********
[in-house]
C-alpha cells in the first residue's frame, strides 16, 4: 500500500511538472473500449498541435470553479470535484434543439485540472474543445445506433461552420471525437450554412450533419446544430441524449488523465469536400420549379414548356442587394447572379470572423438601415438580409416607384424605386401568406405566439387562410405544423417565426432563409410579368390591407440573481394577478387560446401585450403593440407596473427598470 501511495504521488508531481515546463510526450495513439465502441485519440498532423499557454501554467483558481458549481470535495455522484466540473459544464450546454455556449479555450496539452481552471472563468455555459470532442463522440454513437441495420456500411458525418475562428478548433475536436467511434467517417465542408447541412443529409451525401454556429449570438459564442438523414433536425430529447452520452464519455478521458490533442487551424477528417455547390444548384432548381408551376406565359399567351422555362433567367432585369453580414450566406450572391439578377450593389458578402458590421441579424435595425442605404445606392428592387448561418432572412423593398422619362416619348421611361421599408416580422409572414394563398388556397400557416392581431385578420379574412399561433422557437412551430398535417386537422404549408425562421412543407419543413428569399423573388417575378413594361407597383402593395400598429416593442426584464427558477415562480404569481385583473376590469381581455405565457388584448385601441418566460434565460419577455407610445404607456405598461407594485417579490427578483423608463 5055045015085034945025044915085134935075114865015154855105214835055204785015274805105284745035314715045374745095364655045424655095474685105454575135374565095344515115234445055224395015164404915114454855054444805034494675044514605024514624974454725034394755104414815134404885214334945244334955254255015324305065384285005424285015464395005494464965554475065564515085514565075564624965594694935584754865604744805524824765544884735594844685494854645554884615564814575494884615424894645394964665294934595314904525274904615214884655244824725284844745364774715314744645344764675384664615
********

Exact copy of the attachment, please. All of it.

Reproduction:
[in-house]
C-alpha cells in the first residue's frame, strides 16, 4: 500500500511538472473500449498541435470553479470535484434543439485540472474543445445506433461552420471525437450554412450533419446544430441524449488523465469536400420549379414548356442587394447572379470572423438601415438580409416607384424605386401568406405566439387562410405544423417565426432563409410579368390591407440573481394577478387560446401585450403593440407596473427598470 501511495504521488508531481515546463510526450495513439465502441485519440498532423499557454501554467483558481458549481470535495455522484466540473459544464450546454455556449479555450496539452481552471472563468455555459470532442463522440454513437441495420456500411458525418475562428478548433475536436467511434467517417465542408447541412443529409451525401454556429449570438459564442438523414433536425430529447452520452464519455478521458490533442487551424477528417455547390444548384432548381408551376406565359399567351422555362433567367432585369453580414450566406450572391439578377450593389458578402458590421441579424435595425442605404445606392428592387448561418432572412423593398422619362416619348421611361421599408416580422409572414394563398388556397400557416392581431385578420379574412399561433422557437412551430398535417386537422404549408425562421412543407419543413428569399423573388417575378413594361407597383402593395400598429416593442426584464427558477415562480404569481385583473376590469381581455405565457388584448385601441418566460434565460419577455407610445404607456405598461407594485417579490427578483423608463 5055045015085034945025044915085134935075114865015154855105214835055204785015274805105284745035314715045374745095364655045424655095474685105454575135374565095344515115234445055224395015164404915114454855054444805034494675044514605024514624974454725034394755104414815134404885214334945244334955254255015324305065384285005424285015464395005494464965554475065564515085514565075564624965594694935584754865604744805524824765544884735594844685494854645554884615564814575494884615424894645394964665294934595314904525274904615214884655244824725284844745364774715314744645344764675384664615